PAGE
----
For almost eight years, Pope Benedict XVI has been blessing, succoring and preaching to his many followers around the world. And for two months, he has been tweeting to them as well.
So as religious television and radio executives prepare to meet in Nashville next month for the National Religious Broadcasters Convention from March 2-5, it’s only fitting that the notion of how best to use digital media will remain as hot a topic at the annual confab as it’s been in recent years.
“It’s going to be the major focus as long as that’s where the rest of media is,” says Michael Little, president and COO of the Christian Broadcasting Network, one of the NRB’s member stations. “We’re in the digital media revolution.”
One of the five keynote sessions at the NRB meeting will focus exclusively on using social media to “leverage the reach of a traditional broadcast network.” Claire Diaz-Ortiz, who leads social innovation for Twitter; Katie Harbath, manager for policy, Facebook; and Rob Saliterman, senior account executive for Google, will take part in the March 4 keynote, and each will also hold their own private educational session during the convention.
“Convention attendees will be blessed with the opportunity to get an inside look from companies that have revolutionized the ways through which we connect and communicate,” says Frank Wright, NRB president and CEO.
Matt Robertson and Jeff Bethke, creators of the viral video “Why I Hate Religion, But Love Jesus” (which at presstime had more than 23 million YouTube views) will lead a session on using Internet video to help reach a wider— and younger—audience. There will also be a two-part session on TV Everywhere led by media company executives including Jason DeMeo, president and CEO, Omniverse One World Television; Steve Burzynski, president & founder of Imavex; and Q Saeed, managing director of Media Exchange.
The NRB will also keep the “zoom lunches” after certain sessions—including the social media keynote—that were a popular addition to last year’s convention. Craig Parshall, senior VP and general counsel for the NRB, says this year he wanted to build off the success of those lunches, which allow attendees to meet and discuss what they just heard. “Hitching that concept to a major session on new media I think will provide a tremendous chance for attendees to let those Web ideas really sink in and bear fruit in their own organizations,” Parshall says.
Besides serving to inform NRB members about new ways to reach their viewers and listeners, Parshall adds that the continuing focus on digital technologies will also “remind major Internet technology companies that Christian media folk are keen on Web-interactive innovation.”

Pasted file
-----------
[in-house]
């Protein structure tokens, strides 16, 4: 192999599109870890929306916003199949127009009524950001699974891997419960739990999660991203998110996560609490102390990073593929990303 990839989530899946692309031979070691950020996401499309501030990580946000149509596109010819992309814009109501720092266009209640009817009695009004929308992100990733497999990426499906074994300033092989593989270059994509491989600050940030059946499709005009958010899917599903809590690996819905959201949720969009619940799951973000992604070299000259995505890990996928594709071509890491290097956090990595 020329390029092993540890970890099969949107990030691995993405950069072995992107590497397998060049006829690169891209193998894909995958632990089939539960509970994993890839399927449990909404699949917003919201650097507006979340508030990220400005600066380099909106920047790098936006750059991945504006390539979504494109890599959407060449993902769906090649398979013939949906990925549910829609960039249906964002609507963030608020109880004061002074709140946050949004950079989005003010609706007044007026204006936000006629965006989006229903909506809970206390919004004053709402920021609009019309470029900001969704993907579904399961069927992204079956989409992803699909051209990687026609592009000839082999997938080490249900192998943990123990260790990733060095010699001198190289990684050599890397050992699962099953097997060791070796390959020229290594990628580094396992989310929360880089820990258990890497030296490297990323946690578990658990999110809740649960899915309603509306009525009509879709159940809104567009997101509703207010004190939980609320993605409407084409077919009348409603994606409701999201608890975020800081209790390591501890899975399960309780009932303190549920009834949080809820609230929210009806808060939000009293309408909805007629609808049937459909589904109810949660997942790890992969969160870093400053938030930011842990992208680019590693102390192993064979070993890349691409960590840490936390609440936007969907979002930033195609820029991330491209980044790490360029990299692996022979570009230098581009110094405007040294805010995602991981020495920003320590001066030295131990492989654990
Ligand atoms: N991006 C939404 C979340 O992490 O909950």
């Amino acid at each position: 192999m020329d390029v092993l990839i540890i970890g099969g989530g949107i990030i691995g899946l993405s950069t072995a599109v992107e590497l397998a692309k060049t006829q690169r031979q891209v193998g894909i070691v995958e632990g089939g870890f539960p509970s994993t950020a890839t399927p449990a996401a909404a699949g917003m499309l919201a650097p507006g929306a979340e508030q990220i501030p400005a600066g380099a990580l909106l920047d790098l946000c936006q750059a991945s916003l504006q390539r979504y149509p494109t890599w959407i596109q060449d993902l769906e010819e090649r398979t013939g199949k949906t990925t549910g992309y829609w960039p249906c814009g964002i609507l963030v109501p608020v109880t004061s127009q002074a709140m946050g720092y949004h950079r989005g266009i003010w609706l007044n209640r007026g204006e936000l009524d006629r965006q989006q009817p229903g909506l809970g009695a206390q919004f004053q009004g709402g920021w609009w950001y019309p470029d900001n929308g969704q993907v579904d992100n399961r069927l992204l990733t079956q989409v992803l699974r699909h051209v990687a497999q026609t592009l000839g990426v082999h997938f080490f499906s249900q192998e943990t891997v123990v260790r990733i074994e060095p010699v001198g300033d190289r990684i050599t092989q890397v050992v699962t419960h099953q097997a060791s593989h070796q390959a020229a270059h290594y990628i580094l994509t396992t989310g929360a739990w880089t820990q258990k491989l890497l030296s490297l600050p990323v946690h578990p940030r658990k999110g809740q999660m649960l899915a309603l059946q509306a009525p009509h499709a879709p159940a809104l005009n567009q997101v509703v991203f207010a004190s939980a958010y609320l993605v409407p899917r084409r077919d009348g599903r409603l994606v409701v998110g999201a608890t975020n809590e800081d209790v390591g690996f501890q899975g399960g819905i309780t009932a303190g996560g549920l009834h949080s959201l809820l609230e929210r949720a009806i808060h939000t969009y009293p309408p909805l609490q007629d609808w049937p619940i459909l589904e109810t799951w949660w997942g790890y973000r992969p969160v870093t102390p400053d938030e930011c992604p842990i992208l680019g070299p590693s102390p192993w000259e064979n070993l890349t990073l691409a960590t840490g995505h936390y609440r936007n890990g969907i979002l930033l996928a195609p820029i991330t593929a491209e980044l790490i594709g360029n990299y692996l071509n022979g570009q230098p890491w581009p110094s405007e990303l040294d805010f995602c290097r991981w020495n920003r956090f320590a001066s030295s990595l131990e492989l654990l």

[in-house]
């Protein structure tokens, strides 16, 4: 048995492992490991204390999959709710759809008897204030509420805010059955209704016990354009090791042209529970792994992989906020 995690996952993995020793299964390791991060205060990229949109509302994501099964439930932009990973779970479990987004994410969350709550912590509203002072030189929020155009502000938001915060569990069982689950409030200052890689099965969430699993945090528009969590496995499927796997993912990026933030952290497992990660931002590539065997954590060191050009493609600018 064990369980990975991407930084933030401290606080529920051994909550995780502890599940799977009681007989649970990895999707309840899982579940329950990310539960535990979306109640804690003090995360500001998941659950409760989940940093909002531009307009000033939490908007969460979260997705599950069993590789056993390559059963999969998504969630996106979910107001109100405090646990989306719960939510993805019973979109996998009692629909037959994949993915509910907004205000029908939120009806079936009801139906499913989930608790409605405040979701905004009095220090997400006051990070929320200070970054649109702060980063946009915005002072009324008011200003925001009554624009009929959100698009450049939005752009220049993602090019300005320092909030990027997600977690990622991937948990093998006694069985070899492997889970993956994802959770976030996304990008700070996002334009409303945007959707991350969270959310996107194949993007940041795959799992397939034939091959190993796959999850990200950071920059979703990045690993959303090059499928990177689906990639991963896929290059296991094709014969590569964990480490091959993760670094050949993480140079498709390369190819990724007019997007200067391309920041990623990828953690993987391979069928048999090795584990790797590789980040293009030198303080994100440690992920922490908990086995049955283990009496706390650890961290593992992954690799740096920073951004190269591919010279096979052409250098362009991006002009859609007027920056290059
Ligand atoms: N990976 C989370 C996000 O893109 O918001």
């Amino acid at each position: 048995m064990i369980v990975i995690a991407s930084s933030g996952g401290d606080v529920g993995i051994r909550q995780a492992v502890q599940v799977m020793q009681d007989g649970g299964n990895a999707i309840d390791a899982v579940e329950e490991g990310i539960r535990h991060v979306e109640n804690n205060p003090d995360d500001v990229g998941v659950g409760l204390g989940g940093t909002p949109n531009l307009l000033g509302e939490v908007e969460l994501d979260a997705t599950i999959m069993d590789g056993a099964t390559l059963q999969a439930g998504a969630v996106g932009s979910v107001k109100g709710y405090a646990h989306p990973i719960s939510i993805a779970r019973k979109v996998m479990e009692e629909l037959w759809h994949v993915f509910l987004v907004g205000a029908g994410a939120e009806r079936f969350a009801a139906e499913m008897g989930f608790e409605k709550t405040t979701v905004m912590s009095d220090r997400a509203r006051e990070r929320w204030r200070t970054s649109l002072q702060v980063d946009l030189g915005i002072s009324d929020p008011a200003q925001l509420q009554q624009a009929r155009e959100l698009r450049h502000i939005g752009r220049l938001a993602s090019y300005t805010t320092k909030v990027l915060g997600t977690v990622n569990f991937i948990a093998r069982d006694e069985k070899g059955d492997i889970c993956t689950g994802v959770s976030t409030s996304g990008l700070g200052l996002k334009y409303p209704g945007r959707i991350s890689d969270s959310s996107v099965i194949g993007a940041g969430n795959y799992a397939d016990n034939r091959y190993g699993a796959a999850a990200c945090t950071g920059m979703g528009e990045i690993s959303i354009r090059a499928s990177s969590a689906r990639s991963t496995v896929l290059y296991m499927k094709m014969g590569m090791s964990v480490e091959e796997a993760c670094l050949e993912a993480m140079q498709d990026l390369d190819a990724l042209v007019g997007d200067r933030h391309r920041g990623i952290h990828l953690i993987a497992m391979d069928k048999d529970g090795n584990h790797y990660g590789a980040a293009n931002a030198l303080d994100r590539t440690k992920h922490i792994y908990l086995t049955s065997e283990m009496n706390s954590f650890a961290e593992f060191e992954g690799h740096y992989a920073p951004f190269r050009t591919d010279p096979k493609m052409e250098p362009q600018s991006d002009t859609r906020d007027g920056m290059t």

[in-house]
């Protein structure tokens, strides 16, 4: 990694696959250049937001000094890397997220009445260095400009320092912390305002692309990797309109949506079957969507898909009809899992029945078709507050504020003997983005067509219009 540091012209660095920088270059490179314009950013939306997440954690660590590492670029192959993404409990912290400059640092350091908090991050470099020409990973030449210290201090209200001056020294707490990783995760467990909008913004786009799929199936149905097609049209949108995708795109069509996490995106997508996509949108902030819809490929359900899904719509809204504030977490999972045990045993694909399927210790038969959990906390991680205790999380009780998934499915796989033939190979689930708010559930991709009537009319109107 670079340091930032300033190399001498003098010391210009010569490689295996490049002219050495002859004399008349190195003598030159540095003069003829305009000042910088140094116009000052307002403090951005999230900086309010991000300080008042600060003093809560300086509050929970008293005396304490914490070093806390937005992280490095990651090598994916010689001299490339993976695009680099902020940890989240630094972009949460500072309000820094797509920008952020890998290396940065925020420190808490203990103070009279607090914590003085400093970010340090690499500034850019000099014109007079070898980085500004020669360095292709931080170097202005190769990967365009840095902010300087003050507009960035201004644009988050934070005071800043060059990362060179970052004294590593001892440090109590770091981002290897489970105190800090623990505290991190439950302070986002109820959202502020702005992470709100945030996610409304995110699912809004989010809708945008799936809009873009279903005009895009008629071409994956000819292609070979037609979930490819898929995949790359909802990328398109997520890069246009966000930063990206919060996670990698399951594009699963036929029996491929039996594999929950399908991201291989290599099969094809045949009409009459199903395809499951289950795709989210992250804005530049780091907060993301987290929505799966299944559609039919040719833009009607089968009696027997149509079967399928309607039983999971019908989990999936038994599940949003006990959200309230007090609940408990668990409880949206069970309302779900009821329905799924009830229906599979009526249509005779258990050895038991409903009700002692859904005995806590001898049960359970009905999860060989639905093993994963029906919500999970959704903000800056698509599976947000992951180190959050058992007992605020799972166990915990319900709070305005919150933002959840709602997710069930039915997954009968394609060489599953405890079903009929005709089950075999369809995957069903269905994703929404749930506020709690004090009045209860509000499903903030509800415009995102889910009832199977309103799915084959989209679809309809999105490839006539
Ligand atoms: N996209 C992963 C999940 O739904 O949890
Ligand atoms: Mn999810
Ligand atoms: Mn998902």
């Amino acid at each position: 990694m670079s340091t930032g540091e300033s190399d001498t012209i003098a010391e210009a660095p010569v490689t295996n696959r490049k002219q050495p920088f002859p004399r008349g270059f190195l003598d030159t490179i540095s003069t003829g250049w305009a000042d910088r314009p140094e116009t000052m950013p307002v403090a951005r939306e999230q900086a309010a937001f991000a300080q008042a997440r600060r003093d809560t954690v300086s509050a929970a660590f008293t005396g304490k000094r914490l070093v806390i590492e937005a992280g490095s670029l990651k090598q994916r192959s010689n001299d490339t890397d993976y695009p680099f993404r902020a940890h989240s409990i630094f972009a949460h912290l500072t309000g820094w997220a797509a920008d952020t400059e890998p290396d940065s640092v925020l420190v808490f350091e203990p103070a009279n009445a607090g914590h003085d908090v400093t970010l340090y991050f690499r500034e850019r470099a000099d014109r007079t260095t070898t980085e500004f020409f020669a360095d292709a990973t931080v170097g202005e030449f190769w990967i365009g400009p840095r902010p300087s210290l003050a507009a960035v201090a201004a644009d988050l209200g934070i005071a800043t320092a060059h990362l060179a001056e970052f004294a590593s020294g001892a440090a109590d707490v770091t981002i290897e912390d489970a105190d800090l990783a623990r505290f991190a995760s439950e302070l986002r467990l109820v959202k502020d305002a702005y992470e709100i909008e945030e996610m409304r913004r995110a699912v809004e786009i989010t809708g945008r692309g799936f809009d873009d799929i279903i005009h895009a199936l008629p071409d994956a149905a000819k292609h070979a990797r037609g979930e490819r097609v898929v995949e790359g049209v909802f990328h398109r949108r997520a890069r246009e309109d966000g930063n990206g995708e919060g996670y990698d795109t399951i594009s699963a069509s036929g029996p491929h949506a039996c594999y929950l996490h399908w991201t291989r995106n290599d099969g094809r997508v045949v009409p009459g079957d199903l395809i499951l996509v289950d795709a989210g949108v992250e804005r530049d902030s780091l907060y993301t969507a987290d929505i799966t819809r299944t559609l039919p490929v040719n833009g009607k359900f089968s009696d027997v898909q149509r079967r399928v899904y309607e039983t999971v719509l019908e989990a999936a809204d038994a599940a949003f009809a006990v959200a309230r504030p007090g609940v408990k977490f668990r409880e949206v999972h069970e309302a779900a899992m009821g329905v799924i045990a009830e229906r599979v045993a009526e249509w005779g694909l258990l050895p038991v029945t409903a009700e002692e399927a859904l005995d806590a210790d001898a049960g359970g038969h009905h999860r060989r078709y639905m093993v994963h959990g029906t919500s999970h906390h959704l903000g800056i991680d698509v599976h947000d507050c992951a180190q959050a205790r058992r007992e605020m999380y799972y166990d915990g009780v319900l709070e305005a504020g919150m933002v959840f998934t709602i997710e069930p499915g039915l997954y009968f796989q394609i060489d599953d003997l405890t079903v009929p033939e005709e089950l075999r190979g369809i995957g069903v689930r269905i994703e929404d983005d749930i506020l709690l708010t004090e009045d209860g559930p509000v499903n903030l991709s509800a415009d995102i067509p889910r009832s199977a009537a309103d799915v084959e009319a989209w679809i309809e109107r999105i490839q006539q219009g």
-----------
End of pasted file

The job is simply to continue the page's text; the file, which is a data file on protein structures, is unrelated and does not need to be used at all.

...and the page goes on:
“Even our oldest and most established organizational members” have been seeing the light that digital media can bring, Parshall says.
Two of those long-standing members will receive awards during the show. The Billy Graham Evangelistic Association, which was around in the early years of radio and television, will receive NRB’s media award for best short-form online video that promotes a message on the Web. And Focus on the Family, an organization that has been in business for 36 years—and is best known for their visibility on the radio—will receive the NRB’s award for “Best Use of Social Media.”
“These are awards resulting from being judged by their peers,” says Parshall, “and reflect that Christian media organizations and ministries of all stripes, histories and specialties see the need to be fully immersed and converged in the newest online strategies.”
Parshall, who is also director of the NRB’s John Milton Project for Free Speech, says he is doggedly attempting to encourage a “healthy balance among online communication platforms between free enterprise and free speech.” That, he admits, can sometimes put him at odds with some of these digital media companies, and Parshall hopes they will take his NRB conference invitation as an olive branch.
“We consider ourselves to be partners with them in that great enterprise,” he says.
CBN’s Little echoed that sentiment, saying that all religious broadcasters want to do is connect with a larger and younger audience. Little says that companies like Facebook, Twitter and Google provide the best ways to reach younger believers—as the Twitter account “@Pontifex” clearly proves. “Religious broadcasters,” Little says, “want to be in the mainstream.”